Puerto Rico Trench: What Is Hiding At The Deepest Point Of The Atlantic Ocean?

Going down to the deepest spot in the Atlantic ocean, the Puerto Rico Trench and you won't believe what we find down there.

Ever since Jaws hit the silver screen in nineteen-seventy-five, people the world over have been terrified of creatures in the Atlantic Ocean. Since then, countless movies, TV shows, and games have tried to cash in on this deeply rooted fear.

Deep Blue Sea, Deep Rising, Underwater, Leviathan, Virus, The Abyss, and The Meg have all been based around the idea that monsters lurk in the depths. And in the popular video game Subnautica, the entire premise is based around exploring the deep ocean with futuristic diving gear, and cataloguing the strange creatures below.

It may seem like chasms deep within the ocean, containing life that looks downright alien to us, belongs purely in the realm of fiction. But these places and the bizarre creatures that live there are very much real.


We’re going to discuss the Puerto Rico Trench – the deepest area in the Atlantic Ocean. We’re gonna find out what it is, how deep it is, and the kind of strange life you might find down there.

About Puerto Rico Trench

Puerto Rico Trench, by Vsmith, Public domain, via Wikimedia Commons

Well, actually, it’s over eight-hundred times the pressure at sea level which would squash your head like a ripe melon, but don’t let that bother you.

As the name suggests, the Puerto Rico Trench is a giant oceanic trench on the boundary of the Caribbean Sea. The trench is almost 500 miles/800 kilometers long – that’s practically a fifth of the width of the continental United States.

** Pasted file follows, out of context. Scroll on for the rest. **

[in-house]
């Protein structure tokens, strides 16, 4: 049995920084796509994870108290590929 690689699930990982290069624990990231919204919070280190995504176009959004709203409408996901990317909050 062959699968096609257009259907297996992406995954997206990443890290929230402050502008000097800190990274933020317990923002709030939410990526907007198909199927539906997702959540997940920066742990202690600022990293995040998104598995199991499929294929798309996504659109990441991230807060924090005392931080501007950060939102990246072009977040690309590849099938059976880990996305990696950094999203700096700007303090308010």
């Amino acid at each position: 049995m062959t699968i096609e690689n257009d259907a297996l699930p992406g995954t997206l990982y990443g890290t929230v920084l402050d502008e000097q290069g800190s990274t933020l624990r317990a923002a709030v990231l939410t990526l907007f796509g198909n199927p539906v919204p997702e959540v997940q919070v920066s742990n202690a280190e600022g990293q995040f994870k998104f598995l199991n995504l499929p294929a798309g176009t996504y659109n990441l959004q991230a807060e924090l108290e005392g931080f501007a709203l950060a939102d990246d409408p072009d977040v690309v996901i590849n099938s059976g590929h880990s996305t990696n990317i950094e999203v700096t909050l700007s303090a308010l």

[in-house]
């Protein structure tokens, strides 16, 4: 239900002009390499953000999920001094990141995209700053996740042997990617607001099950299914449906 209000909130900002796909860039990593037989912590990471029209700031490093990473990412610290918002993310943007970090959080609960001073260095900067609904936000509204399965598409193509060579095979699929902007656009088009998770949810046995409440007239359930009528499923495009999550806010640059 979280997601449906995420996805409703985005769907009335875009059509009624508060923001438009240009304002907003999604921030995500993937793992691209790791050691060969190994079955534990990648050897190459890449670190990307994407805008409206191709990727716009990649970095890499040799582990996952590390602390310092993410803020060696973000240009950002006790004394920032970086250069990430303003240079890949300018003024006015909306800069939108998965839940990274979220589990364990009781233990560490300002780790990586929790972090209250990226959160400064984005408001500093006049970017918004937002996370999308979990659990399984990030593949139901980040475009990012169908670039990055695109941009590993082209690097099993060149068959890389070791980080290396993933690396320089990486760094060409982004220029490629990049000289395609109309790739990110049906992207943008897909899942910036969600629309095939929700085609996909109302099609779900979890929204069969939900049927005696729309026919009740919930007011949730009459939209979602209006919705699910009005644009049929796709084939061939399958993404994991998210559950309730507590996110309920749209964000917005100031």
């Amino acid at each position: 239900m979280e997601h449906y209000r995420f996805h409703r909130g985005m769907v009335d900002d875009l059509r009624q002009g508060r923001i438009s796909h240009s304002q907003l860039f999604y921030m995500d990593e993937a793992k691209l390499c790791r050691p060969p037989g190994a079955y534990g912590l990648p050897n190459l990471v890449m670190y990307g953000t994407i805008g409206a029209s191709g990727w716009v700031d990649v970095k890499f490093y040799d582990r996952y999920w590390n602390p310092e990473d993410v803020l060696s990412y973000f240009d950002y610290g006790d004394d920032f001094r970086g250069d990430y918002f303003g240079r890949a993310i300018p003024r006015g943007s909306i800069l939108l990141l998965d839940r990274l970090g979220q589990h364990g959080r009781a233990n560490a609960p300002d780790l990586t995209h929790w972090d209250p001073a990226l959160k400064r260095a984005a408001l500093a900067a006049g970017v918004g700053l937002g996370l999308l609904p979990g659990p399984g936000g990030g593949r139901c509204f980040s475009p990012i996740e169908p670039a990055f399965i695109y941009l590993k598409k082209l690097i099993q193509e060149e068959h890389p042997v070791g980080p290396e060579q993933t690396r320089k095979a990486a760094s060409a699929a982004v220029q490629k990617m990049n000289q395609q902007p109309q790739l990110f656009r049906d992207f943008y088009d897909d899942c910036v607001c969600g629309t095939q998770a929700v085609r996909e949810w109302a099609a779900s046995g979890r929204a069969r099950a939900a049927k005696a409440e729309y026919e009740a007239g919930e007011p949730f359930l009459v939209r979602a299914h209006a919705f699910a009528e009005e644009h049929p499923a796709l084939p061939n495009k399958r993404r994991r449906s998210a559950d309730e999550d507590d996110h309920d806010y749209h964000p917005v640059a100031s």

It’s also got a maximum depth of almost 30,000 feet/8,376 metres – for context, that’s the length of about eighty-three football fields. The floor of the trench is referred to as the “Milwaukee Deep” and sometimes the “Brownson Deep.” If you descended this far below the surface of the ocean without adequate protection, you’d be crushed like a tin can.

The origin of the trench can be traced back to the Cenozoic era, and some scientists speculate that it’s been open for around seventy-million years. This means it could have shared the earth with creatures like the velociraptor and the tyrannosaurus rex.

There are a few different curiosities to be found in the Geography of the Puerto Rico Trench.

One is a complex fault system known as the Bunce Fault – after its discoverer, Dr. Elizabeth Bunce – which is not unlike the San Andreas fault in California. There was also a large underwater mud volcano discovered almost twenty-six-thousand feet deep into the trench, capable of spewing over six miles of molten mud.


Another strange and fascinating detail about the trench itself is the trench’s negative gravity anomaly, dubbed by some as the greatest of its kind anywhere in the world. NASA studies have shown that the bottom of the trench has a strong downwards pull, as though the mass beneath the trench is creating its own force of gravity.

This is partly why studying and exploring the trench has been a nightmare in the past. The gravity-disrupting power of the trench’s floor can cause most conventional navigational technology to go haywire.

This is, of course, a completely natural anomaly, and definitely not the secret base of Zeti Reticulian aliens and their fleet of anti-gravity ships.


Other than definitely not hiding secret alien bases, what else makes the Puerto Rico Trench special?

Damage caused to the “La Habanera de Infanzón y Rodríguez” building in Mayagüez due to earthquake in 1918 in Puerto Rico, by Cifuentes, Public domain, via Wikimedia Commons